I recently went on a spur of the moment trip to London courtesy of an awesome friend who travels all over the world for work and has lots of miles to spare. Thanks again, awesome friend! I loved just about everything in London – the architecture, the accents, the history and did I mention accents? Those doorman with tuxedos and top hats on weren’t bad either – way to make a gal feel like royalty. And, it was sunny the entire time I was there which like never happens. So, all in all, it was a pretty magical time. But when people ask me what my favorite part of my trip was I have to say it was taking a walking tour of Shoreditch, the mecca of London’s street art culture.
Being an avid Hip Hop and graffiti enthusiast stateside, when scoping out things to do across the pond I immediately thought: Banksy. I figured there must be something graffiti-related to see there so I took to Google and found there are numerous street art tours. By way of TripAdvisor testimonials and my wonky schedule, I ended up booking a tour with Dave from Shoreditch Street Art Tours. What a good thing too, because he ended up being quite an authority about the artists and the scene in London having covered it in his blog for the past 10 years. If you don’t believe me, just ask Complex.com, who enlisted his help for this piece on Shoreditch’s top 25 street artists.
I left with a new understanding of what street art is vs graffiti (different audiences, different techniques, different messages) and a slew of new European artists to follow online. After the outing, I caught up with Dave who besides being principal tour guide of Shoreditch Street Art Tours is a photographer and writer to learn how he got his start. Check out what he has to say about Banksy, the newcomers he is excited about, and see some of my amateur pics below.
How did you get involved with the street art scene in London? What was your introduction?
Someone showed me some work by Banksy in about 2003. I noticed that his work was in Shoreditch near where I worked and out in the Portobello Road area near where I lived. I started taking an interest in street art, started photographing it, then started writing about it, in the mid 2000s.
How did the idea to start doing the Shoreditch Street Art Tours come about? How long have you been doing them?
Back in 2008 a lot of street artists were contributing art work to a charity auction, I am not an artist so I came up with the idea of doing street art tours with all the proceeds going to the charity, so my coblogger on Graffoto and I ran Londons’s first scheduled public general street art tours in London. The real inspiration came from the original 2006 Banksy Tours run by my other Graffoto co-blogger Shellshock which I was lucky to enjoy and be a part of.
What do love about the street art scene after 10 years of following it?
I love the constant variety, the spirit of un-curated art created by anybody for everybody. It never stands still.
On the tour we saw some street art tagged over. Can you explain why that is considered “OK” to do? Is there an unspoken hierarchy when it comes street art?
There are un-written rules and a “hierarchy” in which lesser forms of art and graffiti are not supposed to go over higher forms. However, this sits a little uncomfortably in a scene which at its heart is based upon breaking the rules and usually the rules are remembered or “forgotten” at the convenience of each individual artist from time to time.
What is the allure of Banksy? Why is he considered one of the best street artists of all time?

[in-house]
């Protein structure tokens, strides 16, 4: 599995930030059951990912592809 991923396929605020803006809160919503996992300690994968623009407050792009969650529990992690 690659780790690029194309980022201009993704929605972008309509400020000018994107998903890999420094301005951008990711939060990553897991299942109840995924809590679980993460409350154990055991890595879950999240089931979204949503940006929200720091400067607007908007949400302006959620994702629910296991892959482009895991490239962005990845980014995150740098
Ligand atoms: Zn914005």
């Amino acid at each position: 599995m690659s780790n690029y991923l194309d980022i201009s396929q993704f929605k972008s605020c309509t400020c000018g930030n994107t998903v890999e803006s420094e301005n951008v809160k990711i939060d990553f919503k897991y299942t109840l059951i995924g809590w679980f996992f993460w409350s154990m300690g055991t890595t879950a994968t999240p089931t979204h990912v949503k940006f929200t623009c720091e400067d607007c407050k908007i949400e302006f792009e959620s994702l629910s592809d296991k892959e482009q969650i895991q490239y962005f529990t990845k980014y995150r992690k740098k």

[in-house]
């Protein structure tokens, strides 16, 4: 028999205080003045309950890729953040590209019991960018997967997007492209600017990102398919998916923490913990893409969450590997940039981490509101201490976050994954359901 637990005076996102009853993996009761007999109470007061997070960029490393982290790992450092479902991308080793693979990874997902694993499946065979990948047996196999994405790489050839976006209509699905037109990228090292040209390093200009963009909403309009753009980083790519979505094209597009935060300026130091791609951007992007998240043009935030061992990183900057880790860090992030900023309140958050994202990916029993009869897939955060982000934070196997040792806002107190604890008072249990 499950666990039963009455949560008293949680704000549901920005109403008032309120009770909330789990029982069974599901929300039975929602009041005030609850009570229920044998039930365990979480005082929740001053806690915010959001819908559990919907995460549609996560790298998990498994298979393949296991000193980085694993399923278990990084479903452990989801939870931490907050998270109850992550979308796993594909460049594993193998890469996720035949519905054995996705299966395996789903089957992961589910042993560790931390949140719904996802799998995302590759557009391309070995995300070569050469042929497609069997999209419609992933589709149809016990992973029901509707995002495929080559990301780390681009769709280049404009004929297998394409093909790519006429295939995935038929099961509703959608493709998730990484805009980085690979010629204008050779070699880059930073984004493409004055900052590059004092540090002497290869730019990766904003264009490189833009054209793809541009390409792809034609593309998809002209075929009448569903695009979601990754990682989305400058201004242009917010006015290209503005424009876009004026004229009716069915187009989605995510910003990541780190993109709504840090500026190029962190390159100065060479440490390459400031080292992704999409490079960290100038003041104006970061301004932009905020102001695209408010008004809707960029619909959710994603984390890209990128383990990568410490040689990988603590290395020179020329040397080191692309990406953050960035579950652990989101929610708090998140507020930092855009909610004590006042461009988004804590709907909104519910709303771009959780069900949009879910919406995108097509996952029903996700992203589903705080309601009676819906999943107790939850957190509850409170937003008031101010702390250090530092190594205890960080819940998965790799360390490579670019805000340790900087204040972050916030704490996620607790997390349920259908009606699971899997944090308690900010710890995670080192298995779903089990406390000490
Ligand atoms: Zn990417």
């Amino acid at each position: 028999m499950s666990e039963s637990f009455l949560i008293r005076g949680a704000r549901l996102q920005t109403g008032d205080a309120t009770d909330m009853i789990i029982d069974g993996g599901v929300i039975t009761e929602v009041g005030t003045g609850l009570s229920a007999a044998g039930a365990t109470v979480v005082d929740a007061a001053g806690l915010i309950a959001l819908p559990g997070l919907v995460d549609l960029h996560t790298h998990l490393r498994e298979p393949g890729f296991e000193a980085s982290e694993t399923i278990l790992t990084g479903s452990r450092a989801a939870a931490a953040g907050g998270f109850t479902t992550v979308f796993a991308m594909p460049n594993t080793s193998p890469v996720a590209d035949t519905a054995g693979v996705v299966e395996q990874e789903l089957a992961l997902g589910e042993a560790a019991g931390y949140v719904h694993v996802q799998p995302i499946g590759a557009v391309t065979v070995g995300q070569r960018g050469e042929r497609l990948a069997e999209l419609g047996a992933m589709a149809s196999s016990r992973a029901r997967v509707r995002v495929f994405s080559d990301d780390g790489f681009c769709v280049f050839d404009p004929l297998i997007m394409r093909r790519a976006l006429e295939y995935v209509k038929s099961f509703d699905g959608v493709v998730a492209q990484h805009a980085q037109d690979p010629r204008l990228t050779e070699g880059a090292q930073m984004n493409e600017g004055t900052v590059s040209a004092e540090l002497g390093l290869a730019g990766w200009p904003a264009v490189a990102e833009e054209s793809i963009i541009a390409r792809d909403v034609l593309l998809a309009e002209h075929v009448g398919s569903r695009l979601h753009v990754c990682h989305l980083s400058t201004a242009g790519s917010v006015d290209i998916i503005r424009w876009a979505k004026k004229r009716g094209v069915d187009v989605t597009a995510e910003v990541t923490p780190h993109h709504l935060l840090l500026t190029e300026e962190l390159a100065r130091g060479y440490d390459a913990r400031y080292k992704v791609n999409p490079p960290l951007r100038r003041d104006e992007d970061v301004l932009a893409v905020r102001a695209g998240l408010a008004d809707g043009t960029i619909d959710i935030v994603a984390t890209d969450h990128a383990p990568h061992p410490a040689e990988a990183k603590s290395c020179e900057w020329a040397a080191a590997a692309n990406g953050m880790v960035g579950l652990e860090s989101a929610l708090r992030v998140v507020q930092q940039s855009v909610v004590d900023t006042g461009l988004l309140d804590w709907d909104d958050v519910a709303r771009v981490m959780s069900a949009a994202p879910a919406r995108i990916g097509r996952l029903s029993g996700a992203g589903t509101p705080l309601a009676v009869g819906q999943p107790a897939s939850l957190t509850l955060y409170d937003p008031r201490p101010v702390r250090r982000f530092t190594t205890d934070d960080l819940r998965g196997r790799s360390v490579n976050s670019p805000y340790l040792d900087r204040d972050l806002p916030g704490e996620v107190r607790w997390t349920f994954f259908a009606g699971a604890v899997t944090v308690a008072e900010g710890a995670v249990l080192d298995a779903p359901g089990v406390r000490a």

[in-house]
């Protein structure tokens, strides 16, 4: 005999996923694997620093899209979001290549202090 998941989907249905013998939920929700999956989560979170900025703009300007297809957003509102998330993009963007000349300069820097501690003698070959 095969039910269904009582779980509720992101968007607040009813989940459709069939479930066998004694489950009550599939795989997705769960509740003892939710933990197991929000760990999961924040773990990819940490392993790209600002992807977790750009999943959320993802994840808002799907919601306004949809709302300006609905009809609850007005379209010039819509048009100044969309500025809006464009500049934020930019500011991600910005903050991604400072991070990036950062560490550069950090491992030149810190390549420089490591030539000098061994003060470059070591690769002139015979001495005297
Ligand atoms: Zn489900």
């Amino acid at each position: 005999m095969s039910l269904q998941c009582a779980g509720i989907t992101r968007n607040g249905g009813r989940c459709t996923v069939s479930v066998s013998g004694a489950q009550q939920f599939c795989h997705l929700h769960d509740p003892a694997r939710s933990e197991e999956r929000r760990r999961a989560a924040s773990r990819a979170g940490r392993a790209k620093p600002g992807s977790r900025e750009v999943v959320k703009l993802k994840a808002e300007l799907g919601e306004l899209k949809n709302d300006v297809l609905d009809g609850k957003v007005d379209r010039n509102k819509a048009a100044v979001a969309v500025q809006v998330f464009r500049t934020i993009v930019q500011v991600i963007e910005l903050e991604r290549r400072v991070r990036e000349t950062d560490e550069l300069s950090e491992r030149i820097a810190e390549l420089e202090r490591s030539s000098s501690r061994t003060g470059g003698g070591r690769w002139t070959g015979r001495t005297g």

Banksy is a brilliant cartoonist, we all get his jokes and we love the Robin Hood nature of his anonymous character. We all secret admire his ability to get one over the authority with impunity.
When I took your tour a week ago I don’t think Banksy had been active in London for awhile. but I read somewhere that he recently did a tribute piece for a fellow artist that passed. Have you seen this piece? If so, can you talk about it?
Banksy did a tribute piece to Robbo on the canal in Camden in November 2011. This was after his nemesis Robbo had a serious accident which left him in a coma. Sadly, Robbo never recovered and passed away last week, RIP. Banksy has updated the front page of his website to say simply Robbo WRH WD PFB – R.I.P. The first three sets of initials stand for the crews he was in.
Who are some other artists from London that are pioneers or have paved the way?
I look back to street artists active in the very early 2000s D*Face, Mysterious Al, Dave The Chimp, Adam Neate as a small representative sample of artists active in the early days.
Which up-and-coming artists are you excited about right now in London and why?
What artists outside of the UK are you a fan of?
There isn’t space to list the huge number of international artists whose work I enjoy.
You recently did a Top 25 list for complex.com, how did that come about?
I was asked when they were looking for someone who knew a bit about street art specifically in Shoreditch.
Where can people find more information about you and what you do online?
Over the years most of my writing has appeared on the blog Graffoto which has accidentally developed into an interesting historic archive. I have been posting my street art and graffiti photographs for about 6 years on the flickr website, though I was very skeptical before that about the motives of why people shared photographs of graffiti on the Internet, it took a couple of years of nagging by my now my co-blogger HowAboutNo to persuade me to upload my photographs onto the internet from our joint daily street art photography wanders in those days. Now, I probably write more on the Shoreditch Street Art Tours blog.
What do you think the role of internet is in street art today? Is it a positive influence or negative?
Generally positive in that it opens eyes to the possibilities of what is being created now and what can be achieved.